Your verse was fantastic, Mr. Williams. You shaped my childhood as the Genie, Peter Pan, Alan Parrish. You gave me countless hours of laughter through your standup. You shaped my view of the world as John Keating. You will be sorely missed.

One Fewer Holiday

There I stood. At the altar of a church I hadn’t been inside of in over a decade, folded paper in hand, about to give the most meaningful speech of my life. I hated it. I hated being in church. It was never really my thing. But I especially hated this. Still, it was something I had to do. It was a day you hope never comes, but inevitably does for everyone. I couldn’t help myself but to cry.

“Happy birthday, old man!” I said when he picked up the phone. It was Valentine’s Day, dad’s fifty-ninth birthday. I was in Union Square on my lunch break. My parents were in Florida, spending the week together to celebrate his birthday and their thirty-third anniversary in the new house they bought a year earlier as a retirement home. They finally found it: their dream home. Dad had been retired for years, disabled with a bad back from years of abusing his body. Mom had a few years to go. They were excited, planning the next phase of their lives together – dad even made mom a calendar to count down the days.

“Thank you! Funny thing about that though…”

I braced myself. Dad was about to tell a story. He always loved telling stories – one longer than the next. He was always working on something, fixing something, building something, or meeting someone interesting. He talked to everyone, whether it was a random stranger walking down the street, the cashier at the grocery store, or the mailman. Dad knew everyone, and everyone loved him.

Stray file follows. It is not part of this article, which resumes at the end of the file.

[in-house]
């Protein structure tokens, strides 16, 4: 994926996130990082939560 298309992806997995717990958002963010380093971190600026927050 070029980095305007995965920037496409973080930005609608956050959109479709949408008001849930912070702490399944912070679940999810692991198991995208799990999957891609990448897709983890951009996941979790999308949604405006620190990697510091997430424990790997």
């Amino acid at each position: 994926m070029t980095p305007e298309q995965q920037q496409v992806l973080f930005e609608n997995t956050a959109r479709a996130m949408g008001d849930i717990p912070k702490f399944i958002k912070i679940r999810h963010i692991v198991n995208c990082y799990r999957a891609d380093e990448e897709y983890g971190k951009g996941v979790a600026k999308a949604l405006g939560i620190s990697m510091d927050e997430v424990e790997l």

“We were at the airport coming down here, standing in the security line, and the guy stopped me. Wait, you’re fifty-nine? Are you sure? No way.” It was true. Dad was in great shape. Aside from his graying hair, it was only in the last year or so he began looking mildly close to his age. He was even young at heart. Fifty-nine years old and he never lost his childlike sense of wonder. He was always curious, always joking, always playful. It was never a secret when dad got home. He would pull up to the front of the house, windows down, arm hanging out the driver’s side, cigarrette hanging from his hand, with the radio on full blast, playing some mixtape from the seventies. As mature as he was, deep down, he’d never grown up. I always loved that about him.